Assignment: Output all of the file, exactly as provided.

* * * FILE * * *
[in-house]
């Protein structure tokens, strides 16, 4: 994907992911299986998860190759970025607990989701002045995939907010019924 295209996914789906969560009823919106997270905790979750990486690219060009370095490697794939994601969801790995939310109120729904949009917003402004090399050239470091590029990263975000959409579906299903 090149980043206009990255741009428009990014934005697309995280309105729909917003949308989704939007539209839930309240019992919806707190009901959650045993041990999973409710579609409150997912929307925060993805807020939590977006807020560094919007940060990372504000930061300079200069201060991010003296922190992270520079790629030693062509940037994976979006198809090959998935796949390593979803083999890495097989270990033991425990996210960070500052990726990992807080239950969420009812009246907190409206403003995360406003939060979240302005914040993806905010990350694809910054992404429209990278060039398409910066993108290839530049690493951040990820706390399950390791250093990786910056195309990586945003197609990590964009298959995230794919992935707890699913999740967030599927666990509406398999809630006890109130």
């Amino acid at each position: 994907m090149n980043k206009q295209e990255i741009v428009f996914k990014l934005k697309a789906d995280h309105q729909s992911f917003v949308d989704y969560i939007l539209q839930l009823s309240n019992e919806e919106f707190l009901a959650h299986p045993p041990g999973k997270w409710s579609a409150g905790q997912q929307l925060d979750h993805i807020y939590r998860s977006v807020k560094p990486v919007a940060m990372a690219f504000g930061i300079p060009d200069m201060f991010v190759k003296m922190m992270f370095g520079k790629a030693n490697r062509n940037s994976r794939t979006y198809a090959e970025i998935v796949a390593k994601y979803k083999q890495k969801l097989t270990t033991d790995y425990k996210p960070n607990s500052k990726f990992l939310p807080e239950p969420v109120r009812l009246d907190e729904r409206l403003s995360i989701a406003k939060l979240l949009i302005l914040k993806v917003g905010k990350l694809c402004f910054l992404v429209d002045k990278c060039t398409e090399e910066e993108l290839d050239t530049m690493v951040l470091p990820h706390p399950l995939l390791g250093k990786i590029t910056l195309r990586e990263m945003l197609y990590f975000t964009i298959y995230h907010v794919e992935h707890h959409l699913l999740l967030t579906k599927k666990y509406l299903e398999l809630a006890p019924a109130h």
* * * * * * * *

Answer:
[in-house]
């Protein structure tokens, strides 16, 4: 994907992911299986998860190759970025607990989701002045995939907010019924 295209996914789906969560009823919106997270905790979750990486690219060009370095490697794939994601969801790995939310109120729904949009917003402004090399050239470091590029990263975000959409579906299903 090149980043206009990255741009428009990014934005697309995280309105729909917003949308989704939007539209839930309240019992919806707190009901959650045993041990999973409710579609409150997912929307925060993805807020939590977006807020560094919007940060990372504000930061300079200069201060991010003296922190992270520079790629030693062509940037994976979006198809090959998935796949390593979803083999890495097989270990033991425990996210960070500052990726990992807080239950969420009812009246907190409206403003995360406003939060979240302005914040993806905010990350694809910054992404429209990278060039398409910066993108290839530049690493951040990820706390399950390791250093990786910056195309990586945003197609990590964009298959995230794919992935707890699913999740967030599927666990509406398999809630006890109130």
């Amino acid at each position: 994907m090149n980043k206009q295209e990255i741009v428009f996914k990014l934005k697309a789906d995280h309105q729909s992911f917003v949308d989704y969560i939007l539209q839930l009823s309240n019992e919806e919106f707190l009901a959650h299986p045993p041990g999973k997270w409710s579609a409150g905790q997912q929307l925060d979750h993805i807020y939590r998860s977006v807020k560094p990486v919007a940060m990372a690219f504000g930061i300079p060009d200069m201060f991010v190759k003296m922190m992270f370095g520079k790629a030693n490697r062509n940037s994976r794939t979006y198809a090959e970025i998935v796949a390593k994601y979803k083999q890495k969801l097989t270990t033991d790995y425990k996210p960070n607990s500052k990726f990992l939310p807080e239950p969420v109120r009812l009246d907190e729904r409206l403003s995360i989701a406003k939060l979240l949009i302005l914040k993806v917003g905010k990350l694809c402004f910054l992404v429209d002045k990278c060039t398409e090399e910066e993108l290839d050239t530049m690493v951040l470091p990820h706390p399950l995939l390791g250093k990786i590029t910056l195309r990586e990263m945003l197609y990590f975000t964009i298959y995230h907010v794919e992935h707890h959409l699913l999740l967030t579906k599927k666990y509406l299903e398999l809630a006890p019924a109130h």